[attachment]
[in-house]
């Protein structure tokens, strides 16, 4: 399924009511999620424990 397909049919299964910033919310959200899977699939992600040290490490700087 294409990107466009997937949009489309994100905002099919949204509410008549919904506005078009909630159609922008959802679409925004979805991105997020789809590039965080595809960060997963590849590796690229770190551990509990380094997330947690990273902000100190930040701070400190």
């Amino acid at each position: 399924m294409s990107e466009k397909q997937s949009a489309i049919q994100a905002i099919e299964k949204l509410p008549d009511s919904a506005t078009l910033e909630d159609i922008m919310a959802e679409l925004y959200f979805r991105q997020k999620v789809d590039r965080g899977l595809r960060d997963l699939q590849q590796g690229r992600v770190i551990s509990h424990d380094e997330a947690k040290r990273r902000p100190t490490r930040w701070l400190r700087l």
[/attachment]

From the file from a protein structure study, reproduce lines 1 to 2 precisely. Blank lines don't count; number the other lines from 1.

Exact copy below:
[in-house]
């Protein structure tokens, strides 16, 4: 399924009511999620424990 397909049919299964910033919310959200899977699939992600040290490490700087 294409990107466009997937949009489309994100905002099919949204509410008549919904506005078009909630159609922008959802679409925004979805991105997020789809590039965080595809960060997963590849590796690229770190551990509990380094997330947690990273902000100190930040701070400190």